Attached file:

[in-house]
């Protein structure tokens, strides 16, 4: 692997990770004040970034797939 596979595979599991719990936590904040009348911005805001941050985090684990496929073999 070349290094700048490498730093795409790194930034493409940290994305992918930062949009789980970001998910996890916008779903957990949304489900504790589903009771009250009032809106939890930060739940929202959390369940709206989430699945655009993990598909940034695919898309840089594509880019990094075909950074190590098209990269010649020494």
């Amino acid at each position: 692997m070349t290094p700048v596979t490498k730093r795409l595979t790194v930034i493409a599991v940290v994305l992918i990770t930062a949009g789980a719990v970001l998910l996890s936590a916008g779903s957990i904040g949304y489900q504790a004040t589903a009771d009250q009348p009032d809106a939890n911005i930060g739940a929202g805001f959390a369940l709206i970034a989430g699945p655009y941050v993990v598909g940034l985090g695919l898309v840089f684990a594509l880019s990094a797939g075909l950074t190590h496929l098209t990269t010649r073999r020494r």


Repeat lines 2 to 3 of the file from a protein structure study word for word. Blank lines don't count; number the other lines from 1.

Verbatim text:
């Protein structure tokens, strides 16, 4: 692997990770004040970034797939 596979595979599991719990936590904040009348911005805001941050985090684990496929073999 070349290094700048490498730093795409790194930034493409940290994305992918930062949009789980970001998910996890916008779903957990949304489900504790589903009771009250009032809106939890930060739940929202959390369940709206989430699945655009993990598909940034695919898309840089594509880019990094075909950074190590098209990269010649020494």
């Amino acid at each position: 692997m070349t290094p700048v596979t490498k730093r795409l595979t790194v930034i493409a599991v940290v994305l992918i990770t930062a949009g789980a719990v970001l998910l996890s936590a916008g779903s957990i904040g949304y489900q504790a004040t589903a009771d009250q009348p009032d809106a939890n911005i930060g739940a929202g805001f959390a369940l709206i970034a989430g699945p655009y941050v993990v598909g940034l985090g695919l898309v840089f684990a594509l880019s990094a797939g075909l950074t190590h496929l098209t990269t010649r073999r020494r």